An awards program has many positive benefits for entrants. Of course, it provides public recognition and possible advancement opportunities for the winners. But, it can also offer a system of evaluation for all entrants to measure their success against others in their industry and provide an opportunity for personal and professional growth through constructive feedback from your awards program judges.
Feedback is an important tool for any performance evaluation – and awards programs are no different.
But how you offer it, the language you use and the method used to present it is important. Why? Because it can either inspire your entrants toward improvement and success or, conversely, de-motivate them from entering your program again in the future.
Here are a few key points to consider when providing feedback to entrants who have taken the time to engage with your awards program.
The language of feedback
The language your judges use in providing feedback is important because it directly influences the value of the feedback and whether your entrants can benefit from it.
If the language is too vague or summary, it will provide no value for the entrant. If the feedback only highlights problems or errors, it can demotivate the entrant in the future. And if the language is too complimentary, it can also remove the value proffered.
Feedback should be constructive and specific, highlighting both strengths and weaknesses of the entry, and possible areas of improvement. And it should be meaningful – can the entrant take the feedback and effectively improve in some area?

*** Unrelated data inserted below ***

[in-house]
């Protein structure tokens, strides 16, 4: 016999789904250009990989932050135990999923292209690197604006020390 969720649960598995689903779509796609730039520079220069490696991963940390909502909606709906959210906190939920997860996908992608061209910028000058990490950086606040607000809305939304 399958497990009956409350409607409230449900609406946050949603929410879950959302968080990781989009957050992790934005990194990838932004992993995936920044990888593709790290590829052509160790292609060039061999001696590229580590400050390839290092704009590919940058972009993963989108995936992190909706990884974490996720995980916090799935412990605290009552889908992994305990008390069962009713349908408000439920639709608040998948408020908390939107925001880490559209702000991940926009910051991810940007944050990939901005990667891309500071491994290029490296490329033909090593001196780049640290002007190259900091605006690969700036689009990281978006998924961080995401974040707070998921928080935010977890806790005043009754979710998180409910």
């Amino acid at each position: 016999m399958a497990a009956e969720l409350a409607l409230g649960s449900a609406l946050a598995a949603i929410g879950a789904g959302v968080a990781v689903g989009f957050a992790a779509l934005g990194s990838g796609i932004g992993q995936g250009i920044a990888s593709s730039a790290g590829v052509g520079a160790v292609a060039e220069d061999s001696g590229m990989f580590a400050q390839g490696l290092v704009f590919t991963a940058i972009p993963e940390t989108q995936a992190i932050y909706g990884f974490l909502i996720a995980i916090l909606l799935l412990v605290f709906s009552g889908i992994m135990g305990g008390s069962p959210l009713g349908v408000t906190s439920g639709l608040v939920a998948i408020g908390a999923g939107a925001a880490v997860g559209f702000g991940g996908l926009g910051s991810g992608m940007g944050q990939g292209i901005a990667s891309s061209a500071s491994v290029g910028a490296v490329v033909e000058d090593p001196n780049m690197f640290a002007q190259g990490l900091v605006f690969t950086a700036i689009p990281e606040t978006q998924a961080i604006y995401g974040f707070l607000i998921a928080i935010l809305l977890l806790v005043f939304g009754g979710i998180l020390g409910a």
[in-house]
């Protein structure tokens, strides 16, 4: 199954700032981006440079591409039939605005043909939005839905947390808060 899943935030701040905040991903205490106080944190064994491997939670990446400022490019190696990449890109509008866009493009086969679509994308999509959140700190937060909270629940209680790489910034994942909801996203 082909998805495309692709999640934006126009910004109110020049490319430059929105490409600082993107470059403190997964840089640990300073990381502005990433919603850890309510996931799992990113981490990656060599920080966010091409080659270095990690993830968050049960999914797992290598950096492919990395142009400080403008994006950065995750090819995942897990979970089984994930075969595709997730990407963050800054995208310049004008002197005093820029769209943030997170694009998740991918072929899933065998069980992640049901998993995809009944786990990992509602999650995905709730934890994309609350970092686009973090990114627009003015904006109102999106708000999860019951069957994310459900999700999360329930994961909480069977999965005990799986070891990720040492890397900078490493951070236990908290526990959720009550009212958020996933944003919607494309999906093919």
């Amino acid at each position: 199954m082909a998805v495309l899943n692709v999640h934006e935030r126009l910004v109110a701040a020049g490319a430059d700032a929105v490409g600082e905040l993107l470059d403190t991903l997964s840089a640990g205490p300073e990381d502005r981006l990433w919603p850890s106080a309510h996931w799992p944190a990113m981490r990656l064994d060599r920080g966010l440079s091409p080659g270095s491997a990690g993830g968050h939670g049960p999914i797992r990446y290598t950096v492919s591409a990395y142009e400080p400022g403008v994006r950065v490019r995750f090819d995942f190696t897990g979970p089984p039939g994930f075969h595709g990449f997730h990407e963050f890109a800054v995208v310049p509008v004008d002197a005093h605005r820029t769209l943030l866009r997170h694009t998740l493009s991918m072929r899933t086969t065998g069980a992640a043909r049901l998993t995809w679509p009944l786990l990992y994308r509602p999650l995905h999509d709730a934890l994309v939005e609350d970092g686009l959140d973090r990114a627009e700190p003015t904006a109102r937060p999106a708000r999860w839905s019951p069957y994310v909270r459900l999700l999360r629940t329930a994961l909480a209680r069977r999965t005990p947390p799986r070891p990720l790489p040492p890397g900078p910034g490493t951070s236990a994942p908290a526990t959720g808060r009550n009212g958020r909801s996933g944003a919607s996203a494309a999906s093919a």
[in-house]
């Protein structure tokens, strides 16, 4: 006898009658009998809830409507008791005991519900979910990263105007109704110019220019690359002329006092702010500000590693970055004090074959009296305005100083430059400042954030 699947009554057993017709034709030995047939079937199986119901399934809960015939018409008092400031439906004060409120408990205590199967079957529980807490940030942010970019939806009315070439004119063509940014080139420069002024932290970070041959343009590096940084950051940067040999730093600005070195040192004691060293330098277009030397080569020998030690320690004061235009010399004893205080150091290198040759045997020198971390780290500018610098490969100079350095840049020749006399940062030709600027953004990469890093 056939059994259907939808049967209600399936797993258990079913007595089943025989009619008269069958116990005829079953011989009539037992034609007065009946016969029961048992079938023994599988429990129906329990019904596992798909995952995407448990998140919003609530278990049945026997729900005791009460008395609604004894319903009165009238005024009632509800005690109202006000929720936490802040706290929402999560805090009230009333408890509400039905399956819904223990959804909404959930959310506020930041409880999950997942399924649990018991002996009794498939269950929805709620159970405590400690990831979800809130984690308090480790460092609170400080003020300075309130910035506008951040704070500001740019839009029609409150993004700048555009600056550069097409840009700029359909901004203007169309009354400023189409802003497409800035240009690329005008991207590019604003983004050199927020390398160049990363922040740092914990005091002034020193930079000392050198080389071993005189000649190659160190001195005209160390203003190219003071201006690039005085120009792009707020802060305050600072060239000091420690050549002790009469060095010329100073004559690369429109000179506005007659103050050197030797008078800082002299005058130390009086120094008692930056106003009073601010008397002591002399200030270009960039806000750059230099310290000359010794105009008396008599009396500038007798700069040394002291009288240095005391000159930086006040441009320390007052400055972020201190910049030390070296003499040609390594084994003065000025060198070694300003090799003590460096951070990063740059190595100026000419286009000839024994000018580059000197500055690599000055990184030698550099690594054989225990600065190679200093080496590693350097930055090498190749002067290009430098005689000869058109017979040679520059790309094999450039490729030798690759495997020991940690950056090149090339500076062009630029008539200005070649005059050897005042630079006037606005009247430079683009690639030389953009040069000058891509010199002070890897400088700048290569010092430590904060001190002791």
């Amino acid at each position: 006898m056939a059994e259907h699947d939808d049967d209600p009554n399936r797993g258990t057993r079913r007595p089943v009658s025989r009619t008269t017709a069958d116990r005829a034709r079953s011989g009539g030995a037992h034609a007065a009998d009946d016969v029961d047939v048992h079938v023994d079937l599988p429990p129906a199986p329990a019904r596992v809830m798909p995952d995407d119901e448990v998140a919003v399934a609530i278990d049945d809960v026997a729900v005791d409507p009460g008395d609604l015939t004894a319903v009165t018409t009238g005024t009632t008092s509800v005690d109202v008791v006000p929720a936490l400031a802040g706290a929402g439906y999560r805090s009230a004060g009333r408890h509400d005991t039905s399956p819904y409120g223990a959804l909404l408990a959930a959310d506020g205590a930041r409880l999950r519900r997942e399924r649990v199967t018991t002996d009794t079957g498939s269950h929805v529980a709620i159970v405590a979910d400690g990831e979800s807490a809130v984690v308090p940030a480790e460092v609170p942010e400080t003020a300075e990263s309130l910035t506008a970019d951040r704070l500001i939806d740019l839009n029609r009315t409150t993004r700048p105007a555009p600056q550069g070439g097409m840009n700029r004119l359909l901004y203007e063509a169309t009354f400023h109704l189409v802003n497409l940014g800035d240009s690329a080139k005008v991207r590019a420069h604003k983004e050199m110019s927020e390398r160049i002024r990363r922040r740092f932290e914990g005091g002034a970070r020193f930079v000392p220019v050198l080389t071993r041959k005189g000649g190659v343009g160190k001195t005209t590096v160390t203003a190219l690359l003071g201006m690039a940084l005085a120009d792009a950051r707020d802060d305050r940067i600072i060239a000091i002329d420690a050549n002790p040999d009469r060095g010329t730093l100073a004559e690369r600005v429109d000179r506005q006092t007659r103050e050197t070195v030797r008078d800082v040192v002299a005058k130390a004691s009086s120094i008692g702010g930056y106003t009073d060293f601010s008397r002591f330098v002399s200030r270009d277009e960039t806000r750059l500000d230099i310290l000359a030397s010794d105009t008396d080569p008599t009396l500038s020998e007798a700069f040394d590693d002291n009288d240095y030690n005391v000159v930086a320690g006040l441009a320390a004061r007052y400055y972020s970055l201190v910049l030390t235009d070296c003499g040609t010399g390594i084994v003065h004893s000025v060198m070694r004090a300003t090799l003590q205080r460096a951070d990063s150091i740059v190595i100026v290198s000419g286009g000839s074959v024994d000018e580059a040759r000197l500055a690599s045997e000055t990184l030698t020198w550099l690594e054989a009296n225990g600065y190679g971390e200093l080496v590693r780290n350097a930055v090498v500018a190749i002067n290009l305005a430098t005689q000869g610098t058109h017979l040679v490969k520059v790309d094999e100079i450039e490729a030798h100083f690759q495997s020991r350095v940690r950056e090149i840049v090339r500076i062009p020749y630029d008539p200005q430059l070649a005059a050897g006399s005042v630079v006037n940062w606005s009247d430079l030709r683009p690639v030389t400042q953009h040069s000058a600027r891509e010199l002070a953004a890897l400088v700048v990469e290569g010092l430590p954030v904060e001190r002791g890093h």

When it comes to language, make sure your judges avoid overly critical words and phrases like:
- No offence
- If I were you
- You should
It’s typical for feedback in an awards program to be in written form. But, you could also consider offering verbal feedback – a great way to capture your judges’ immediate reactions to an entry through an audio or video recording. This would be a fantastic added value for your entrants. Granted, this can be time-intensive, so consider this for feedback aimed at smaller groups of entrants such as those with shortlisted entries.
How to instruct your judges on giving feedback
Before your judges begin any scoring or assessment, provide a framework for their feedback. Ensure the judging criteria is clear so your judges understand the feedback requested. In your judging instructions, stress the importance of providing comprehensive qualitative feedback to the entrants.
Consider providing your judges with the following tips:
- Provide both areas of strength and areas for improvement.
- Be critical, but constructive. The most effective feedback raises questions and considerations without demoralising the entrant.
- Provide high-quality feedback that challenges them to improve.
- Be specific so the entrants know exactly where or what to improve next time.
- Provide the feedback for an entry in a reasonable time. Immediately after scoring works best since the entry is fresh in the mind of your judges.
Feedback – good for entrants, good for your program
Feedback isn’t only helpful for your entrants, it’s also a tool to drive your program’s growth and reputation. The feedback your judges provide could be the best opportunity for summative assessment your entrants receive in a given year.
And this value can be a huge driving factor for program entry. Providing written feedback on all entries will ensure that each program entrant will receive a key takeaway.